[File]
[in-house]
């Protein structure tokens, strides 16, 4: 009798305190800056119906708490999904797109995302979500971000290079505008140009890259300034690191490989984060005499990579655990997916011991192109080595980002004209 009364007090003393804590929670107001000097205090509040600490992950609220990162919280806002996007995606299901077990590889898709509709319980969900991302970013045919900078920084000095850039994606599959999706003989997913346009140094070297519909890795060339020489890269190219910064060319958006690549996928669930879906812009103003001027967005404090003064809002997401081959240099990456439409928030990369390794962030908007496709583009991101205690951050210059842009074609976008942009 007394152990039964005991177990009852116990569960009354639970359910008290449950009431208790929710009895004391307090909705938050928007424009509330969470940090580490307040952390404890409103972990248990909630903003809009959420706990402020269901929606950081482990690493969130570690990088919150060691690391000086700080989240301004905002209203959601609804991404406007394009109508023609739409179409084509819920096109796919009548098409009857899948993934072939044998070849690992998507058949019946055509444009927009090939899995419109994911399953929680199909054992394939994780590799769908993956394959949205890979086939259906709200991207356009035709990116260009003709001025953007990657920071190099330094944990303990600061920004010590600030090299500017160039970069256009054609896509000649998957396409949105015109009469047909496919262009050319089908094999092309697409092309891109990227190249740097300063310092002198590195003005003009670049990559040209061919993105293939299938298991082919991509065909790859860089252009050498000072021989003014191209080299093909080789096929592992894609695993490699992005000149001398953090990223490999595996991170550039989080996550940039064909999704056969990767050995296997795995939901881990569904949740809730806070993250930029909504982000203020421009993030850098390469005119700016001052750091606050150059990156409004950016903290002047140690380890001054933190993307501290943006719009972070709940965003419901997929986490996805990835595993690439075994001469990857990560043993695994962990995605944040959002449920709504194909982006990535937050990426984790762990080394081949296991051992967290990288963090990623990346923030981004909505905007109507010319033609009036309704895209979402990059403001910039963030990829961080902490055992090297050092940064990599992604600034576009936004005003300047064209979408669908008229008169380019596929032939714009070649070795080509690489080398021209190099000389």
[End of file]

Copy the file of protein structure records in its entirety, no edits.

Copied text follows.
[in-house]
């Protein structure tokens, strides 16, 4: 009798305190800056119906708490999904797109995302979500971000290079505008140009890259300034690191490989984060005499990579655990997916011991192109080595980002004209 009364007090003393804590929670107001000097205090509040600490992950609220990162919280806002996007995606299901077990590889898709509709319980969900991302970013045919900078920084000095850039994606599959999706003989997913346009140094070297519909890795060339020489890269190219910064060319958006690549996928669930879906812009103003001027967005404090003064809002997401081959240099990456439409928030990369390794962030908007496709583009991101205690951050210059842009074609976008942009 007394152990039964005991177990009852116990569960009354639970359910008290449950009431208790929710009895004391307090909705938050928007424009509330969470940090580490307040952390404890409103972990248990909630903003809009959420706990402020269901929606950081482990690493969130570690990088919150060691690391000086700080989240301004905002209203959601609804991404406007394009109508023609739409179409084509819920096109796919009548098409009857899948993934072939044998070849690992998507058949019946055509444009927009090939899995419109994911399953929680199909054992394939994780590799769908993956394959949205890979086939259906709200991207356009035709990116260009003709001025953007990657920071190099330094944990303990600061920004010590600030090299500017160039970069256009054609896509000649998957396409949105015109009469047909496919262009050319089908094999092309697409092309891109990227190249740097300063310092002198590195003005003009670049990559040209061919993105293939299938298991082919991509065909790859860089252009050498000072021989003014191209080299093909080789096929592992894609695993490699992005000149001398953090990223490999595996991170550039989080996550940039064909999704056969990767050995296997795995939901881990569904949740809730806070993250930029909504982000203020421009993030850098390469005119700016001052750091606050150059990156409004950016903290002047140690380890001054933190993307501290943006719009972070709940965003419901997929986490996805990835595993690439075994001469990857990560043993695994962990995605944040959002449920709504194909982006990535937050990426984790762990080394081949296991051992967290990288963090990623990346923030981004909505905007109507010319033609009036309704895209979402990059403001910039963030990829961080902490055992090297050092940064990599992604600034576009936004005003300047064209979408669908008229008169380019596929032939714009070649070795080509690489080398021209190099000389």